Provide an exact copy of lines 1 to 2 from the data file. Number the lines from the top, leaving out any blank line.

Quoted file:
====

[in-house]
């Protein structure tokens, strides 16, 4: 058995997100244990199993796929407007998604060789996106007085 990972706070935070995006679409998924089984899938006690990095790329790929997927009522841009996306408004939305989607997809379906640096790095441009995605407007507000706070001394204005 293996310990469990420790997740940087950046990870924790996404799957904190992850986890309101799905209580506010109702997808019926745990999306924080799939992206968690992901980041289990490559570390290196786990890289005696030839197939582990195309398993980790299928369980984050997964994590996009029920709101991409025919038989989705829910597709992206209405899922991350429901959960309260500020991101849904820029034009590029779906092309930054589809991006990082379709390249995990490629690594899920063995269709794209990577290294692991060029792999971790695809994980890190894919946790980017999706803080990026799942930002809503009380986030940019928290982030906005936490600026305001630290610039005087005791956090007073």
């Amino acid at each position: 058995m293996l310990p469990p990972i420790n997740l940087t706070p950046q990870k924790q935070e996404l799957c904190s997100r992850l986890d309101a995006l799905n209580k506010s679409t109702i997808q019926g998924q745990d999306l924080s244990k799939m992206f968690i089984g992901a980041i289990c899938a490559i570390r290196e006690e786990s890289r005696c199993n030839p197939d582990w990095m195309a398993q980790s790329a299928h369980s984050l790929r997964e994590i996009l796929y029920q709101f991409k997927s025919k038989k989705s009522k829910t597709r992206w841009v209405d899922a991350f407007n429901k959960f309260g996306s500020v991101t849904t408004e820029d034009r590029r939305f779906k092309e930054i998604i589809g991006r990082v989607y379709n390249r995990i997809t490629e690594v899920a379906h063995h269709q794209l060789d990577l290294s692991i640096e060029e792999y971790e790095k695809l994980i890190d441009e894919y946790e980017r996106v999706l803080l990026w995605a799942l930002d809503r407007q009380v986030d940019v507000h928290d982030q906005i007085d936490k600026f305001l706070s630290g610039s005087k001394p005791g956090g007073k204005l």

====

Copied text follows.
[in-house]
């Protein structure tokens, strides 16, 4: 058995997100244990199993796929407007998604060789996106007085 990972706070935070995006679409998924089984899938006690990095790329790929997927009522841009996306408004939305989607997809379906640096790095441009995605407007507000706070001394204005 293996310990469990420790997740940087950046990870924790996404799957904190992850986890309101799905209580506010109702997808019926745990999306924080799939992206968690992901980041289990490559570390290196786990890289005696030839197939582990195309398993980790299928369980984050997964994590996009029920709101991409025919038989989705829910597709992206209405899922991350429901959960309260500020991101849904820029034009590029779906092309930054589809991006990082379709390249995990490629690594899920063995269709794209990577290294692991060029792999971790695809994980890190894919946790980017999706803080990026799942930002809503009380986030940019928290982030906005936490600026305001630290610039005087005791956090007073």